Even with Rafael Nadal struggling to hold on to a place in top ten of the world rankings, one would arguably say that Roger Federer has been the least talked-about member of the so called ‘big four’ ahead of Wimbledon.
Novak Djokovic and Andy Murray are the clear favourites at SW19, despite Federer being given the second seeding and perhaps the relative anonymity will suit the Swiss legend this year. His quiet spell is certainly removing the pressure in everybody else’s eyes at least.
Make no mistake though, pressure, desperation and a type of fear will be building inside of the 34-year-old ahead of the tournament starting.
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Let’s not forget, Federer has put all lot of eggs in his Wimbledon basket. This is the one for him, he’s already told us. Following defeat at the French Open, the former world no.1 was quick to tell reporters that he was focusing on Wimbledon.
I suppose you cannot really be surprised; Centre Court is the scene of some of the greatest-ever moments in the greatest-ever tennis player’s career. London is possibly the one place that he can still win with pure quality, he probably needs some luck at other destinations.
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Last Grand Slam
The seven-time winner’s last Grand Slam came at Wimbledon, too, and it was nearly three years ago. He’s already won the most Majors of anybody in the sport, but you get the feeling that Federer would be really irked to finish on 17, he wants that no.18.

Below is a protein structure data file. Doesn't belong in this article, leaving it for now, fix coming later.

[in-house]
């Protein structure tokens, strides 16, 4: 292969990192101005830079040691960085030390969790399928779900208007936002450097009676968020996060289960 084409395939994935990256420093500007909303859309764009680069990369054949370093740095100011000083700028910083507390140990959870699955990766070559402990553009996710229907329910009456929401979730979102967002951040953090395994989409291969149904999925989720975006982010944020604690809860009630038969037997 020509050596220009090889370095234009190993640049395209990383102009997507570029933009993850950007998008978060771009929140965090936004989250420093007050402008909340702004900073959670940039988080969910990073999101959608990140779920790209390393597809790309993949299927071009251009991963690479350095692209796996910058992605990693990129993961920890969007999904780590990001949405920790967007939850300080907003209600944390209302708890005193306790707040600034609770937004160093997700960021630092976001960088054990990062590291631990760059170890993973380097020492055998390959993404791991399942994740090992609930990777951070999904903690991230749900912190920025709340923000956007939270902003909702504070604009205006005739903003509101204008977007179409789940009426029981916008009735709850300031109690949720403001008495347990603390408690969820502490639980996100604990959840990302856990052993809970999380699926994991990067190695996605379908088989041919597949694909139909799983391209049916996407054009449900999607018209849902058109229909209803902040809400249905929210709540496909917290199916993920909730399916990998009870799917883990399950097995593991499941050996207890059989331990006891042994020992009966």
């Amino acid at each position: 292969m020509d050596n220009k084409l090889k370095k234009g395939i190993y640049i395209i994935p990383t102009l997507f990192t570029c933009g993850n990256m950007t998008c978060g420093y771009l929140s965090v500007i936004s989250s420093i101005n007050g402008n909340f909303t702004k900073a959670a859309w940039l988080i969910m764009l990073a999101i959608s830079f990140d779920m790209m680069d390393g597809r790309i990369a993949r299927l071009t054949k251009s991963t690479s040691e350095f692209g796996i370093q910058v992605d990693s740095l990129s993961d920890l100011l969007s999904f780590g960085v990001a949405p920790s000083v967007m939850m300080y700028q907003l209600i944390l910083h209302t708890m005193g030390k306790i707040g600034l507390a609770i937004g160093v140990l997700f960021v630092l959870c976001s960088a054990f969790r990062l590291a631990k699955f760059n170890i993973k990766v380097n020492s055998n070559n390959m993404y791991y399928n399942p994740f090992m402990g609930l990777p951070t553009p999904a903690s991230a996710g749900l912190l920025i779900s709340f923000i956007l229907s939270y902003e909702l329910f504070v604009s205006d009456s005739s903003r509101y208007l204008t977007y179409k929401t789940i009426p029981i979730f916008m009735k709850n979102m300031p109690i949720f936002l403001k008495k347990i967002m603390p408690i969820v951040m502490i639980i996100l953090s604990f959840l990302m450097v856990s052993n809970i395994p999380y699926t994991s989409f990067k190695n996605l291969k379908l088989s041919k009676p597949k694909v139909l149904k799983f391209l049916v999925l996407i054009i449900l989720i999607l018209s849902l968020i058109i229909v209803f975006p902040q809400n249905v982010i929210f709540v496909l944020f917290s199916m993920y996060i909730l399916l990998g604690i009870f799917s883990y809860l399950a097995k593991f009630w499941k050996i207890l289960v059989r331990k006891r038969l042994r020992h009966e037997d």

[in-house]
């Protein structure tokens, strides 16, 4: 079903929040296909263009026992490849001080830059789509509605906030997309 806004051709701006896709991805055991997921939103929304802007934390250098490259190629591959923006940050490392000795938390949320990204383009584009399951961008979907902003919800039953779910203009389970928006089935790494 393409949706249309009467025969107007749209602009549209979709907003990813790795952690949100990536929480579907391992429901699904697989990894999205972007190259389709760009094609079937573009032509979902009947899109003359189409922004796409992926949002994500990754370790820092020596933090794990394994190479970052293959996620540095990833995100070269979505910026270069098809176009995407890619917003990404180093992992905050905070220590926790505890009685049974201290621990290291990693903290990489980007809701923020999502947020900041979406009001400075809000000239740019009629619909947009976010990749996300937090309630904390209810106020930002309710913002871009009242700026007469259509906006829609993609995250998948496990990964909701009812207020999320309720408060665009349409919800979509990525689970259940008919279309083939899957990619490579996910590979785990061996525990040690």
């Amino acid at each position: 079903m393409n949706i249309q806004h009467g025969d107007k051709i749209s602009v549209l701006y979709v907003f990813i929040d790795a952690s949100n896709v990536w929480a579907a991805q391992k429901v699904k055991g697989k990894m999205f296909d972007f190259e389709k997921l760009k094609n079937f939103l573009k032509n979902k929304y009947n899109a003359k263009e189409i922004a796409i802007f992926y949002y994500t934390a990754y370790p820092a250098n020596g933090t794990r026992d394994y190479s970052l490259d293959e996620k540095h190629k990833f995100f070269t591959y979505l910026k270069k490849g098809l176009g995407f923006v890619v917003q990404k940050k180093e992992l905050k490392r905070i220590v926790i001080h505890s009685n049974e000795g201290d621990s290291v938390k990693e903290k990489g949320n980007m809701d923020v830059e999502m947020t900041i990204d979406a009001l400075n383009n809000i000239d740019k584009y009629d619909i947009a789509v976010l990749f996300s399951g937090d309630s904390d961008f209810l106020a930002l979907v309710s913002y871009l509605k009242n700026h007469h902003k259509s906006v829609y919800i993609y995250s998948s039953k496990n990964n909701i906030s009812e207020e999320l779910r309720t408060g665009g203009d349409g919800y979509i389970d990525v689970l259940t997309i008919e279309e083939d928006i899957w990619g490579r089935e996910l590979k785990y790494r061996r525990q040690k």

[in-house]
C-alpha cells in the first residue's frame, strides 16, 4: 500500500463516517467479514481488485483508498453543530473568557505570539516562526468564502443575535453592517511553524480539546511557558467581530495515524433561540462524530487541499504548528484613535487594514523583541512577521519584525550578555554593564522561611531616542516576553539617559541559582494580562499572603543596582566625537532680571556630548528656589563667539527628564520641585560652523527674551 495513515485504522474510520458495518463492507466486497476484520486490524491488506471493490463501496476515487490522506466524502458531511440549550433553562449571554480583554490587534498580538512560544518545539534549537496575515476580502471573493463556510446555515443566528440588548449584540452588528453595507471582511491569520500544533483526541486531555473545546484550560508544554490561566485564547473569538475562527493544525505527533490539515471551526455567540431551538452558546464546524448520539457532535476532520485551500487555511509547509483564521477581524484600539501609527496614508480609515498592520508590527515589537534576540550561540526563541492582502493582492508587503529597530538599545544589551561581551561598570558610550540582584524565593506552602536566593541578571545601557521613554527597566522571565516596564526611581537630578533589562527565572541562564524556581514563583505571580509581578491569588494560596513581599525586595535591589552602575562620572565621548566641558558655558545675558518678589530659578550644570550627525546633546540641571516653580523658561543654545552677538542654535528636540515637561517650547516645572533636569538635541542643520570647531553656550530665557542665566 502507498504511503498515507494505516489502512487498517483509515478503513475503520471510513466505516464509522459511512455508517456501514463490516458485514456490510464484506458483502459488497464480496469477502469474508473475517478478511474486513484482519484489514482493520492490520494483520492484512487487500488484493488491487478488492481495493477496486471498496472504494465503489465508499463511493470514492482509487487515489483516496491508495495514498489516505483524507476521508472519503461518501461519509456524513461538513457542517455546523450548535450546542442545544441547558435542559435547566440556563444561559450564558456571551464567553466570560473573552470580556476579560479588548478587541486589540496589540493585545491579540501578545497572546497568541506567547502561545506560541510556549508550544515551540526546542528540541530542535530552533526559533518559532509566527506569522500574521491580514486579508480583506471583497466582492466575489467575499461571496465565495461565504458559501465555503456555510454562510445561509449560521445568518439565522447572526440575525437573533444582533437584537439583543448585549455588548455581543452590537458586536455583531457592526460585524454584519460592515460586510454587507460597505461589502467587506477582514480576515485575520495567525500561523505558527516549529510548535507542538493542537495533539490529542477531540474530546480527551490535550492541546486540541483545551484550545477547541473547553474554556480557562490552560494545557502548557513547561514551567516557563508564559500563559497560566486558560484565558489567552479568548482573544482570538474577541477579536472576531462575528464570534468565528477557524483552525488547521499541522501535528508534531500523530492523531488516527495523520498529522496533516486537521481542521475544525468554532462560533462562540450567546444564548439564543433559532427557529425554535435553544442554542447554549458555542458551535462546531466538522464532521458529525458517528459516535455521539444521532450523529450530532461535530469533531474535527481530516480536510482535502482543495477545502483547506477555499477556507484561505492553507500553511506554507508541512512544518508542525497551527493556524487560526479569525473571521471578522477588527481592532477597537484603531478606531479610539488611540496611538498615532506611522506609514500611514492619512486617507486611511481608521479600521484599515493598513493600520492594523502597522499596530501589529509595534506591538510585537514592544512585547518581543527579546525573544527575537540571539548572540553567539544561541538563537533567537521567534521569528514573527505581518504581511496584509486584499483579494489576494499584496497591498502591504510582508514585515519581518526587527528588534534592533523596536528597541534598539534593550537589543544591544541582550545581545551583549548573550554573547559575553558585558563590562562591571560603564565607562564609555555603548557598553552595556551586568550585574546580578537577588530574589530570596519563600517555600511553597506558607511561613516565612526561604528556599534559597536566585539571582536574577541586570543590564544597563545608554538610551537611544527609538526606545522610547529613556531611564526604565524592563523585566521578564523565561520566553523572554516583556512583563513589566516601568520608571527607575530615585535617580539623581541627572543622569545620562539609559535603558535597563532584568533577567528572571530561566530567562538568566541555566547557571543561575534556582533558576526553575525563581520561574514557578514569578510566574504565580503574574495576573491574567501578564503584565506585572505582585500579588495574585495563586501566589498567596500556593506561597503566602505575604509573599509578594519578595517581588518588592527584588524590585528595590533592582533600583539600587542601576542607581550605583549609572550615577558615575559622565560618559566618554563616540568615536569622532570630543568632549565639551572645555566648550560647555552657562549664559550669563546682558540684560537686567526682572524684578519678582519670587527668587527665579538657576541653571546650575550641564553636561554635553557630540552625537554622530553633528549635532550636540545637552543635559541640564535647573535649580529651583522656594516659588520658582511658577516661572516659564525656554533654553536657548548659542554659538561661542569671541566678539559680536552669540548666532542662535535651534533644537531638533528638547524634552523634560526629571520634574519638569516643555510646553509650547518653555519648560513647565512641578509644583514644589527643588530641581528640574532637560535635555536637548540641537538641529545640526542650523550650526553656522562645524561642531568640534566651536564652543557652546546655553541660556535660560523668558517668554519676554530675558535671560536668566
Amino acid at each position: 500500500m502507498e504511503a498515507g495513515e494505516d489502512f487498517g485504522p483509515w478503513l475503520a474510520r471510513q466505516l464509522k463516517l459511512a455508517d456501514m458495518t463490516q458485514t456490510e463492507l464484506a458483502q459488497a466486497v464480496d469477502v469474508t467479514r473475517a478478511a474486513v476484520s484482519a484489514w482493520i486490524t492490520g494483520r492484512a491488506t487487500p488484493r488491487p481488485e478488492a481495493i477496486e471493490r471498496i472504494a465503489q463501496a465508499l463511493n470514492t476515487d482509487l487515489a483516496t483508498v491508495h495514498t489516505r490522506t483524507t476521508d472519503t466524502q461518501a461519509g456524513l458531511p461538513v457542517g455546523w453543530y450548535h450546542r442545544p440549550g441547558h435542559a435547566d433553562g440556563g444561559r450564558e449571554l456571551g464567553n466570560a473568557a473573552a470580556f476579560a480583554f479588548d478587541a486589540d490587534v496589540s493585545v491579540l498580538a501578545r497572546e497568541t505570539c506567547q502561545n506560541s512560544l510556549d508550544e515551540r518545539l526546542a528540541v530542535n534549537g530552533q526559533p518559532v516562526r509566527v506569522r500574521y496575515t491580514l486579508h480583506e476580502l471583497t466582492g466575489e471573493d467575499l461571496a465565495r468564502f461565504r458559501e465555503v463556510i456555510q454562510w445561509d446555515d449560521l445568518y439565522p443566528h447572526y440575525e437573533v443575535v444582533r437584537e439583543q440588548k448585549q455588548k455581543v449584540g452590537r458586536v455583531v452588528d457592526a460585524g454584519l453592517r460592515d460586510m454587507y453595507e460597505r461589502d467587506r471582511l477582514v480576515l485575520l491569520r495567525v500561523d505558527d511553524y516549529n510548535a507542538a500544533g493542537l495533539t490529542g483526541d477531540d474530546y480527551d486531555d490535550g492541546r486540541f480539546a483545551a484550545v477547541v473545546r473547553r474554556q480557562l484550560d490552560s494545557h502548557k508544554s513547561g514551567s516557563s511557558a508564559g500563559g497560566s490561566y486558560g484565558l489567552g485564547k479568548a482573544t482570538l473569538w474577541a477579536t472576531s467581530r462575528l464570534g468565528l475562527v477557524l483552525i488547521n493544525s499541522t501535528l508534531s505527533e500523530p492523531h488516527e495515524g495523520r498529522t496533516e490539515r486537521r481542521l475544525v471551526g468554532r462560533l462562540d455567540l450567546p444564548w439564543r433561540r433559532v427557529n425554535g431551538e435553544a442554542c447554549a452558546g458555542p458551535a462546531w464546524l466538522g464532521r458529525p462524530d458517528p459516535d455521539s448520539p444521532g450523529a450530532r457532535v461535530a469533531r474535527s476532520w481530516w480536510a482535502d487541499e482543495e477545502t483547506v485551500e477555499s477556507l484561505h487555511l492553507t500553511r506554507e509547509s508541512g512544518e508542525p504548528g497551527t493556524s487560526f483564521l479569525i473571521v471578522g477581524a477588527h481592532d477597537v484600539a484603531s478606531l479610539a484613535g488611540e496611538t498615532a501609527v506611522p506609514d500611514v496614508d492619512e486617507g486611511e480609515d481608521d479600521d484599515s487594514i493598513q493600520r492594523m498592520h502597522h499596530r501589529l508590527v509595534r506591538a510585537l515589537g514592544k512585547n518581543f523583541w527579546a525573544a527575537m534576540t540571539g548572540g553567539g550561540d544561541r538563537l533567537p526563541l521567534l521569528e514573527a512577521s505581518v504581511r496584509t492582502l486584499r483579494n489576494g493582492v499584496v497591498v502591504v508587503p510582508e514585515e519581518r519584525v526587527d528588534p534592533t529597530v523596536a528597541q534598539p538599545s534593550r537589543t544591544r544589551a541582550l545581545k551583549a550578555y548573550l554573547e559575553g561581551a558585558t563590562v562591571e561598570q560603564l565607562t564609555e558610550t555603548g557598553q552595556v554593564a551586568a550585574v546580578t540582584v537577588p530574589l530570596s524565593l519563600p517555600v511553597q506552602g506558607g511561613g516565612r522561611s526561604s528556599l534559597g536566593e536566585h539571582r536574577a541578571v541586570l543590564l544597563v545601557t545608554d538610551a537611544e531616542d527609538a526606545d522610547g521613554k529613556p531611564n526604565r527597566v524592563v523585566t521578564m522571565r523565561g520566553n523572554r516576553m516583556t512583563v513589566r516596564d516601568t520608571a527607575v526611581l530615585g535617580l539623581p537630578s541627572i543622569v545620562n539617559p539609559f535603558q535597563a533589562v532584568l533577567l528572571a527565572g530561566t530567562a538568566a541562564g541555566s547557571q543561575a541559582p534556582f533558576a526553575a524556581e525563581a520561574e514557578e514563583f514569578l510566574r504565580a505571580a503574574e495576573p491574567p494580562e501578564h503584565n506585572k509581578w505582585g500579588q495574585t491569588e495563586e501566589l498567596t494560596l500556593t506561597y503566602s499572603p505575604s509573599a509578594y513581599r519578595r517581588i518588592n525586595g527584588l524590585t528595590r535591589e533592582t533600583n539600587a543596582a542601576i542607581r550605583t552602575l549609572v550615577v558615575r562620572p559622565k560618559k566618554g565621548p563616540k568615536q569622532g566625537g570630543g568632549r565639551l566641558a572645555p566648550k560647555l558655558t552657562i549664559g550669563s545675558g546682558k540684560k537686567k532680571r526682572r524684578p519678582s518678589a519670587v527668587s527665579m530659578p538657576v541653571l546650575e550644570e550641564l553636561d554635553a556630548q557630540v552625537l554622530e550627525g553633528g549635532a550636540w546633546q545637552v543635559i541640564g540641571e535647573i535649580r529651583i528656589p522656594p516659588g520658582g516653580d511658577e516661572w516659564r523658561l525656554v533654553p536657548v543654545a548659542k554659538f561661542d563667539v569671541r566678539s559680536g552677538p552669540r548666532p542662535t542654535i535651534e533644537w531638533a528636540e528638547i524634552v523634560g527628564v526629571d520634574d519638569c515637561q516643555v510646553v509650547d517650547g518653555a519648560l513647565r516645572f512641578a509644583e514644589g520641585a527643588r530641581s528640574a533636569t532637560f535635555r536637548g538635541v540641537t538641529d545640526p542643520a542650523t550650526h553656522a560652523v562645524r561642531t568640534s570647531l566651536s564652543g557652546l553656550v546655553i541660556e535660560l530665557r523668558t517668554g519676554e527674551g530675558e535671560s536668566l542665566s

We seem to say this at every tournament now, but I think this time, finally, is really the last shot for the world no.2. This is surely the last year that the ‘big four’ will rule the sport. The likes of Kei Nishikori, Milos Raonic and Nick Kyrgios are getting closer and within 12 months one of them will surpass Federer, he has to strike while they still lag behind without any consistency.
Whatever happens though, it has to be the end for Federer – no matter how hard it would be to say goodbye to such a legend.
Win or lose
If he wins then fantastic…he gets to bow out as a long overdue winner, his tally of Grand Slams ends on evens and a lead is extended in the all-time records – perfect.
If he loses, it would be far from ideal but it would still be a perfectly acceptable time to call it a day. I’ll be honest, I pretty much repeated this article 12 months ago and he went on to get so close to winning Wimbledon; he still carried on and did so well throughout the rest of year, proving me wrong in the process.
It would be nigh-on impossible to repeat that though, he will soon be 34 and slowly but surely his reputation will be tainted. The youngest generation of tennis fans should see a player like Federer at the top of his game, having watched all of the classic moments on YouTube, rather than somebody who scrapes through the journeymen and mercenaries of the sport.
Come on Roger, end it on a high…